- Psychological Crystal Palace? Late Victorian Confession Albums
The “Secret Treasury” of Autograph
When I began considering nineteenth- and early twentieth-century British autograph books, I was surprised to find that a genre with such piquant relevance to current critical preoccupations had received scant scholarly attention. What commentary there is was largely produced by American anthropologists in the 1970s, as part of the broader movement to map American regional character by cultural products. Sylvia C. Henricks, W. K. McNeil, and Robert P. Stevenson are typical in their descriptions of autograph verse as orally transmitted texts of American identity and rites of passage. 1 My aim in this essay is to read the confession album, a specialized form of Victorian printed, published autograph album, with the careful historiographic attention we are accustomed to give to literary texts. As far as I can discover, the confession album has attracted almost no sustained scholarly interest. 2 In seeking to restore the history of these specialized autograph albums to the evolving history of the book, I will explore how publishers played upon the common reader’s aspiration also to be a common writer—even an autobiographer. 3
At the root of the Victorian fascination with collecting autographs in albums and books is the potential of autograph to signify subjectivity; and the age’s spirit of innovation and enterprise sought ingenious variations on the basic genre, of which the confession album is probably the most elaborate. The confession-writers not only inscribed their autographs, but answered a series of questions about personal traits, tastes, and opinions. I will document the fortunes of this relatively sophisticated subgenre, from [End Page 125] its origins in archetypal question and answer exchanges (catechism, confession to a priest, rote learning), and the influence of fortune-telling games, religious controversy, and the significance of autograph in nineteenth-century culture, through its zenith in the 1870s and 1880s, to its brief revival during World War I.
There is an innate sympathy between confessional literature (typified by the development of confessional autobiography by St. Augustine, Rousseau, De Quincey, and others) and the function of autograph. Literary confession is self-writing, self-definition, and justification, addressed to God perhaps, but read by the author’s contemporaries. On the first page of his Confessions, Jean-Jacques Rousseau claims that he will present his book on the Day of Judgment as a testament of selfhood: “I have displayed myself as I was, as vile and despicable when my behavior was such, as good, generous, and noble when it was so. I have bared my secret soul as Thou thyself hast seen it, Eternal Being!” 4 While we may feel entitled to question the author’s self-representation, the rhetoric of self-writing is clear; in comparison, autograph (in the general sense of the author’s handwriting, and the specific sense of the self-written name) is a comparatively opaque and democratic form of self-writing. What confessional literature does rhetorically and discursively, autograph does graphically—both gestures attempting to reveal the mystery of the maker’s identity.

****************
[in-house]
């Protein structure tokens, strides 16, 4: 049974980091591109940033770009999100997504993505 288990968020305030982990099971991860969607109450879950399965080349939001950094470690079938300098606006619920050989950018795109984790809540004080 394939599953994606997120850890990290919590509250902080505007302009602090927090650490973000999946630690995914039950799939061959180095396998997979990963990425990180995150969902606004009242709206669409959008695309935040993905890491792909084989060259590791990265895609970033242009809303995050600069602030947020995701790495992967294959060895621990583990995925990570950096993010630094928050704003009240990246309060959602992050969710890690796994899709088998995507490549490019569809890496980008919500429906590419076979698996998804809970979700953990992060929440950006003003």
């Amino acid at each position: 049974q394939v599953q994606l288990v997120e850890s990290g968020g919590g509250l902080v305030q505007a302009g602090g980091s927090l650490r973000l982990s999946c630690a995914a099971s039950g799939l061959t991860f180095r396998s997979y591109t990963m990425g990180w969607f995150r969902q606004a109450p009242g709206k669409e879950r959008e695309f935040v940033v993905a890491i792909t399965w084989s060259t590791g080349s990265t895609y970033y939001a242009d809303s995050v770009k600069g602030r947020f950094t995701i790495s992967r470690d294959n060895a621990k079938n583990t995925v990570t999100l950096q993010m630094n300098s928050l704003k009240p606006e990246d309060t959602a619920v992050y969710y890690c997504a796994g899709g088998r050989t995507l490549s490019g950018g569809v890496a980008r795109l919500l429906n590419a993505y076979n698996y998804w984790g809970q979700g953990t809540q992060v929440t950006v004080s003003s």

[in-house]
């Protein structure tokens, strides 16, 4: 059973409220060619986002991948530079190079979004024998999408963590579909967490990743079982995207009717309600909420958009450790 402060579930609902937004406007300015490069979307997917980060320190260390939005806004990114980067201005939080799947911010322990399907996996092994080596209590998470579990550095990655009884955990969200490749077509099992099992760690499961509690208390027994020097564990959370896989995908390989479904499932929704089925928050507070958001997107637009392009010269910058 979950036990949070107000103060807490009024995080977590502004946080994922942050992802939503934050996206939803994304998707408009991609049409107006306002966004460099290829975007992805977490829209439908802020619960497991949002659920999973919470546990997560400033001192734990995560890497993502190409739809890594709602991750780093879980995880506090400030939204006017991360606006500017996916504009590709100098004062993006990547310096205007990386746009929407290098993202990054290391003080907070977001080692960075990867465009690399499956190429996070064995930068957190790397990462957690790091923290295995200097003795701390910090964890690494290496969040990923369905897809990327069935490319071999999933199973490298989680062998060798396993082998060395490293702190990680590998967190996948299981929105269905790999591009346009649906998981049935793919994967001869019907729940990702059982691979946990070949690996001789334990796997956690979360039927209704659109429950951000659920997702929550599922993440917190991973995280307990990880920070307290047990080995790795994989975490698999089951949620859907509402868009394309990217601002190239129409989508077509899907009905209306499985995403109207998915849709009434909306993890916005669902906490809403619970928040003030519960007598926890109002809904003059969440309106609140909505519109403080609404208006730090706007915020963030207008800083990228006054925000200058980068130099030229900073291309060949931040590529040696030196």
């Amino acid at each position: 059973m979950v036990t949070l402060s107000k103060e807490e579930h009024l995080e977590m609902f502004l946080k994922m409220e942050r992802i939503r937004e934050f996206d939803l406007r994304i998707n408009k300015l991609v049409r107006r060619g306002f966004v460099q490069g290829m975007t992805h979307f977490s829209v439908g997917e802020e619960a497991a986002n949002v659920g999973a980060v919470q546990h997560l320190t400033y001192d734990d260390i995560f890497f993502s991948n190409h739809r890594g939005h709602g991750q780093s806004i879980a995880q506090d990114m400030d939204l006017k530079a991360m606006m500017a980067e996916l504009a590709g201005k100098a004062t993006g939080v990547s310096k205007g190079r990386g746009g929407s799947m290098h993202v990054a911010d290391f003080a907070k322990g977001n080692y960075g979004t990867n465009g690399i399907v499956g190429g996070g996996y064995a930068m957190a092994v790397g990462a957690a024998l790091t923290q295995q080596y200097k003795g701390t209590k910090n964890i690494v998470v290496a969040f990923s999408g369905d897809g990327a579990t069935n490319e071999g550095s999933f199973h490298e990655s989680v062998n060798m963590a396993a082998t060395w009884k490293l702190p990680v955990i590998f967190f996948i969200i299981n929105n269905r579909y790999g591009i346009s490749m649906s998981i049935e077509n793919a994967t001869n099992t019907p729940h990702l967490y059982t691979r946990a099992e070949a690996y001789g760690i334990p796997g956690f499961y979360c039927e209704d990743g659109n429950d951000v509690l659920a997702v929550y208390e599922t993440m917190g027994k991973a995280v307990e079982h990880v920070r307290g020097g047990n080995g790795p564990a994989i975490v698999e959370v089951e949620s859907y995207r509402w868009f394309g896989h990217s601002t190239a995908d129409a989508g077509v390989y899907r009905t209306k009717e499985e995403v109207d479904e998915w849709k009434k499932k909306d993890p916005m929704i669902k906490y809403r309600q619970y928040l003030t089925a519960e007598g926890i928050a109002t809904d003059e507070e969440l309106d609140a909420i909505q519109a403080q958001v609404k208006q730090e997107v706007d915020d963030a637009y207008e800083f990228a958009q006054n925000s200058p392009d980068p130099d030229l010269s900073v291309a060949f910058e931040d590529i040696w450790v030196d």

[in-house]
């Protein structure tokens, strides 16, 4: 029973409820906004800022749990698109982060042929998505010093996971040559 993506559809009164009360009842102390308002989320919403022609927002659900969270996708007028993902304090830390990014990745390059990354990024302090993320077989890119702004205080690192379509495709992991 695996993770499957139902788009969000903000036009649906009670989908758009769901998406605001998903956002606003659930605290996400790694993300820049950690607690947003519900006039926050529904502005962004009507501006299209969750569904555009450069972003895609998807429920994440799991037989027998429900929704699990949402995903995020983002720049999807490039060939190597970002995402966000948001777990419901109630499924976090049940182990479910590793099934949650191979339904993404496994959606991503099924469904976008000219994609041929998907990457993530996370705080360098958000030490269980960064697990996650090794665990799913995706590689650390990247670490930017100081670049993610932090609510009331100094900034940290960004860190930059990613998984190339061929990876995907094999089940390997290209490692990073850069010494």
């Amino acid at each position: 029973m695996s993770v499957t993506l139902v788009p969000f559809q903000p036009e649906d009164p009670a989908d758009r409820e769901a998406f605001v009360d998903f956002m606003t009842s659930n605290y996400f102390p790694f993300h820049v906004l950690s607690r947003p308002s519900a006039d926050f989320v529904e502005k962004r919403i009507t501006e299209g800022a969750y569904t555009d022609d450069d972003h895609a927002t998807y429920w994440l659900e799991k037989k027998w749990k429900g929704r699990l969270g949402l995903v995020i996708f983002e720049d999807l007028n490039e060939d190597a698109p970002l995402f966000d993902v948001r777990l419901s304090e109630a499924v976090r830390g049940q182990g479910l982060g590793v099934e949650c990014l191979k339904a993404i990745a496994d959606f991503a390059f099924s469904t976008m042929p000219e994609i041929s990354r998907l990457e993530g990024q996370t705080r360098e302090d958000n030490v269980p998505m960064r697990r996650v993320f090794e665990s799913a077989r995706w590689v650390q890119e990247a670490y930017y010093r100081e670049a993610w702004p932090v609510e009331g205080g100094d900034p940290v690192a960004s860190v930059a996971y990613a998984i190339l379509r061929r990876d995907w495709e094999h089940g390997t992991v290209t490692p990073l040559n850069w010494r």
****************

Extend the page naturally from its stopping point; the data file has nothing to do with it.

Could this identification of writing and selfhood then make the confession album, as one early twentieth-century commentator phrased it, a “psychological Crystal Palace,” a formidable summarizing symbol of Victorian personality? 5 A typical novelty autograph album (actually produced in 1909, but Victorian in conception) suggests autograph’s enigmatically revelatory symbolization in the nineteenth century. Secret Signatures of My Friends is a narrow, octavo book bound in red cloth. 6 The title page identifies author and publisher in the conventional way, and an ink stamp on the reverse indicates reception by the British Museum on 6 April 1915. This is clearly a book. But what kind of book has blotting card pages, pink and absorbent on one side, white and shiny on the other, and almost no textual content? The brief preface states, “This little book is intended to be a sort of secret Treasury for the safe keeping of our Friends Signatures.” Signatures were written onto a sheet of paper, then transferred to the blotting-paper pages while wet, leaving a reversed imprint. 7 Thus the enigmatic epigraph “As in a mirror” (a translation of the...